Usually Thanksgiving is one of my favorite times of the year. I love the changing season, a time to celebrate with family & friends, the food, and of course the chance to reflect on God's many blessings. This was a bit of a tough weekend however, even though my sisters were out from Saskatchewan to visit us. They were a wonderful distraction, but Doug and I really struggled with thankfulness in light of everything that's happened. It's hard to be in a season of life where every joyful moment is somehow tainted by overwhelming sadness and heartache. I visited Nate's grave for the first time today. What a day.
I'm sure many of you are wondering about my shoulder and many other ailments. About 2 weeks ago I visited an orthopedic surgeon who told me I would definitely be needing more surgery on my shoulder. The X-rays he saw led him to believe that it was dislocated with several broken bones. He ordered a CT scan, which I had the following day, and then this past week I went in to see him. Surprisingly, he told me that my shoulder was no longer dislocated! Also, many of the bones that were fractured had already healed-- only one fracture has yet to heal. A miracle. That's the only explanation I can come up with. Prayers are being answered.
I know I should be happy about this-- and don't get me wrong-- I'm so relieved that I won't be needing surgery anytime soon. However, out of all the doctors I've seen this guy was the most realistic with me. He told me that I may never be able to raise my right arm above shoulder height ever again. All I could think about was how different life is going to look. No more volleyball, basketball, playing squash with Doug. I won't be able to throw a ball or play catch with Caleb. As I had thought about the possibility of having more surgery done on my shoulder before meeting with the doctor, I had the hope that they would be able to fix it to look a bit more like a normal shoulder. Now I just feel like I'm going to have to settle with what I've got right now. It's hard to look in the mirror and see how disfigured I look. In some ways I was okay with surgery because I thought they would be able to fix it-- it's appearance, and it's mobility. Now I just feel like my shoulder is the best it's going to be. So it's back to physio for me.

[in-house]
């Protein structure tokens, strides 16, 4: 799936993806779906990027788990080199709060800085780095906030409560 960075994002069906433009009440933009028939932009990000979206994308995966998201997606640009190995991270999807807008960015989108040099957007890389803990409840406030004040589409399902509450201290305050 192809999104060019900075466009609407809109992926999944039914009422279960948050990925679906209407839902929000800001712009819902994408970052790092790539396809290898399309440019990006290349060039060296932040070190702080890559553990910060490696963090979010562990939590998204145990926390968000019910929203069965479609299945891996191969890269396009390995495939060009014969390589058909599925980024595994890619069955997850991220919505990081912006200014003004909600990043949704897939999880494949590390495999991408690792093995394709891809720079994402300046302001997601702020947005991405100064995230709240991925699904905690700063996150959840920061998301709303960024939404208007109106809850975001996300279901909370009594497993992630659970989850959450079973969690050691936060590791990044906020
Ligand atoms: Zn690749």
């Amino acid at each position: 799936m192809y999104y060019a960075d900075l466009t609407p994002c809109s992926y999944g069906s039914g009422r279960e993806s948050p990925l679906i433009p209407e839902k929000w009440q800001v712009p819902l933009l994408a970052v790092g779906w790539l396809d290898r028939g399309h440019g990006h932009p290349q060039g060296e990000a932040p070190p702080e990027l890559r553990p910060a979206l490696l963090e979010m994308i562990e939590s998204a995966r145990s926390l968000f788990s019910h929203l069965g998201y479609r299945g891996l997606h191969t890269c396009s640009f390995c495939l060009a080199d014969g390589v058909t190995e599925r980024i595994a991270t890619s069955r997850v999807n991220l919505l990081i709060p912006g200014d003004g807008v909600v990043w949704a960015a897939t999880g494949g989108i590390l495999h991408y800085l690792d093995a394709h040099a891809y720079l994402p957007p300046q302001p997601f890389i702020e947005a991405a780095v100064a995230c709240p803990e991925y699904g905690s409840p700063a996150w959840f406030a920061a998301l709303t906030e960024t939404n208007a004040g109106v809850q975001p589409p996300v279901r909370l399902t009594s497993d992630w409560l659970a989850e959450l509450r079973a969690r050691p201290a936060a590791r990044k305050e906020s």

This Thanksgiving and over the past few weeks I've heard this line a few times: "Things could have been a lot worse. Be thankful that (fill in the blank) didn't happen." I know that people mean well when they say that, and I myself often think about what could have happened and thank God that it didn't, but honestly, I hate that line of reasoning. It downplays this experience and makes me feel like somehow I shouldn't be feeling so upset about Nate's death and frustrated by my injuries. In all honesty, life feels pretty terrible. I can't forget about what's going on in my life at this moment and be grateful about everything. What I have learned lately, is that God can accept me as I am right now. Sometimes, all I can do is say His name and breathe a "thank-you" as I hold Caleb, and that's okay. It's a strange place to be in and a difficult road to walk, but this weekend I learned that suffering and thankfulness are not mutally exclusive. They can coexist with one another. Here's how:
Caleb and his Auntie Trish.
Hanging out with Auntie Angie.
Out for a fun dinner at the Mongolie Grill.
Getting sleepy in the car on our shopping trip in Vancouver.